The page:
Walking Trails

The whole of France is crisscrossed with walking trails and they form the backbone of a popular leisure activity for locals and visitors alike. There is a national network of long distance and short walks as well as local networks. The route signage uses a system of colour coded bars which are painted on trees or posts at points where you have to make a decision about which way to go. The walks go through villages, fields, forests and along rivers and canals as well as sometimes along roads. Cyclists and horseriders are allowed to use them but motorised vehicles are banned unless indicated (motorised vehicles are allowed on the chemins blancs, for example, but are asked to 'respect' them; farm vehicles will use the tracks through agricultural land for access to their fields).

A communal route marker at Angle sur l'Anglin.
Red and white bars mean a grande randonnée (long distance) route, red and yellow bars mean a grande randonnée de pays route with features of natural or historic interest along the way and forming a circuit. Single yellow bars mean a promenade et randonnée (short day walk). Local authorities (communes) generally use single blue or green bars and their walks are usually circuits, often overlapping with the national network for part of the walk. Two bars set like an equals sign ('=') means straight ahead, a bar on top of a sideways L indicates which direction to turn and an X indicates that you should not go any further along the path. You turn in the direction of the long (horizontal) bar of the sideways L, which is generally pointed at the end as a visual aid to indicate the direction you should go.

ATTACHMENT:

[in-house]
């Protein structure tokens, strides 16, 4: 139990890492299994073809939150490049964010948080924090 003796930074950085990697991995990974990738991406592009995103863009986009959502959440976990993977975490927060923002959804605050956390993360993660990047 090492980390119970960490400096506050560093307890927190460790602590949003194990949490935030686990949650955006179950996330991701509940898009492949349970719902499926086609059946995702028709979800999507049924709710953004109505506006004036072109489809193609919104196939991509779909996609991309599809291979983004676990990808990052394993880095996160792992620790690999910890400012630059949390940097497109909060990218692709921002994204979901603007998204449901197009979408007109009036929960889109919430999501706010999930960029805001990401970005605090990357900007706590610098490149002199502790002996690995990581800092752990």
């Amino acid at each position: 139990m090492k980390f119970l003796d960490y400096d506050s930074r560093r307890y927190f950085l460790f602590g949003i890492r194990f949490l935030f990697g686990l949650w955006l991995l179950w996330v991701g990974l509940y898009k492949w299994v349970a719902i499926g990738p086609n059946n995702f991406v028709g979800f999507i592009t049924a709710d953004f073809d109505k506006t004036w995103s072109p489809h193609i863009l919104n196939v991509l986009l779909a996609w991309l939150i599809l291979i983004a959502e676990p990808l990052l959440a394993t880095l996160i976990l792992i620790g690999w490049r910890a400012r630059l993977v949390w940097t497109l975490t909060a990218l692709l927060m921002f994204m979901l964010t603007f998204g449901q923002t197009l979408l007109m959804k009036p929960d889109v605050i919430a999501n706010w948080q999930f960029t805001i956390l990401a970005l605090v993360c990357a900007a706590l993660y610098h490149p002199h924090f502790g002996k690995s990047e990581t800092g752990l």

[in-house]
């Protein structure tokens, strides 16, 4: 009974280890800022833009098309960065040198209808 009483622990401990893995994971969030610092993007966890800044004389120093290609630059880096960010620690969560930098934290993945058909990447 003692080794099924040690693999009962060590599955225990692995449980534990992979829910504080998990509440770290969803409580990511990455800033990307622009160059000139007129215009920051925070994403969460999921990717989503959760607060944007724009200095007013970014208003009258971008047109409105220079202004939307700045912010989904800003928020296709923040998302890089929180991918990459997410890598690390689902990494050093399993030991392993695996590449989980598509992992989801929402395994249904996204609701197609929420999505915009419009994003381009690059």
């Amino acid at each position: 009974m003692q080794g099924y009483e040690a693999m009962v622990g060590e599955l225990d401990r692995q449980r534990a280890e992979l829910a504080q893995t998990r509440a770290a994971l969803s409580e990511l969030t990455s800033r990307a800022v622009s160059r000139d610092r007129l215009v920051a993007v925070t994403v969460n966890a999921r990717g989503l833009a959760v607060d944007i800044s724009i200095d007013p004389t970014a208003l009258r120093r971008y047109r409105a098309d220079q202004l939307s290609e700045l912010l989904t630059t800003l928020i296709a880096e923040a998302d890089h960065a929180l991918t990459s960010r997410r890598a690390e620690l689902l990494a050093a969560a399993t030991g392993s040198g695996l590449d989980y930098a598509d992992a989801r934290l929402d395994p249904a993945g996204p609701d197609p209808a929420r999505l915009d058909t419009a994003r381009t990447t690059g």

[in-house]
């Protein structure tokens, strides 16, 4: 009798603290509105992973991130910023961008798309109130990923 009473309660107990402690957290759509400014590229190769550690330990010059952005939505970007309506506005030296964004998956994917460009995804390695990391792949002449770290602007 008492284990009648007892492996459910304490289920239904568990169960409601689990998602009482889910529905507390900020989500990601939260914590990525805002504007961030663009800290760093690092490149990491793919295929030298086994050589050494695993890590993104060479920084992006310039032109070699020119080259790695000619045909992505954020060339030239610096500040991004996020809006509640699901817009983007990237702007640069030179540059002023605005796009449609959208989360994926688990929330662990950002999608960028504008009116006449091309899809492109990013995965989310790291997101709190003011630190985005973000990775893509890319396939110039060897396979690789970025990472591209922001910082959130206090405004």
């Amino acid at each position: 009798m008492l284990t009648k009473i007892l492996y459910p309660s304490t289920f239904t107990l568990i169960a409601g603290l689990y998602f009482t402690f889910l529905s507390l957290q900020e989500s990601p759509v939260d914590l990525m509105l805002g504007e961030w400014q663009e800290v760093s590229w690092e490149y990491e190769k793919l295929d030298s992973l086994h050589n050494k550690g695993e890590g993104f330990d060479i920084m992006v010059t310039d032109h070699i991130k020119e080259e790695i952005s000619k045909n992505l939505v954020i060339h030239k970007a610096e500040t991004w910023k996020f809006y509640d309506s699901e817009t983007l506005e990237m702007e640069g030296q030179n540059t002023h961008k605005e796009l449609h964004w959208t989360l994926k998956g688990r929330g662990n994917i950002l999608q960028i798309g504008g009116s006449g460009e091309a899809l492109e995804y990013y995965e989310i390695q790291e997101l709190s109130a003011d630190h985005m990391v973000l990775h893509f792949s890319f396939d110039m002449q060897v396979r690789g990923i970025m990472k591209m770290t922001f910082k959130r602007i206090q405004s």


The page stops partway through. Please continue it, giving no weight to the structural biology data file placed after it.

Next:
A local (communal) walking path through the woods at Angles sur l'Anglin.

You are best to use a map in conjunction with the route markers. IGN, the French national mapping agency, has produced a series specifically for the national randonnée network. These are called TOP 100 maps. For even more detail go for the TOP 25 maps, which mark every little path and stream. You can buy them online directly from IGN, from outdoor shops or newsagents. Alternatively you can go to Géoportail, the French government interactive online map website and create your own route using several series of maps for free. 

Cycling through the Véron, the triangular area of land near Chinon formed by the Vienne coming to meet the Loire River, on a chemin blanc.

If walking between mid-September and the end of February, be aware that you could encounter a hunt in progress. You may feel more comfortable wearing a hi-viz vest during these months.

If the trail passes through forestry land be careful not to mistake forestry markers for trail markers. They are often on the same tree, but forestry markers are generally larger.


  1. I like the Geoportail site...
    thanx for the link...
    now I've finished "Hut 17" I think I'll be off there... it looks both fun and informative!!

  2. Tim: Géoportail is excellent.

  3. Thanks for this. We like to walk between meals when we're in France.

    Simon recommended Géoportail on your blog once and I've been using it ever since. The new version is not as good, so if you or Tim can figure out the search function, please let me know because I could use some help.

  4. Carolyn: It's changed again recently and improved. You need to have all scripts running and it sucks computing power though.

  5. I just saw your November comment, Susan, and I will check it out. Maybe there's hope for the mobile version as well.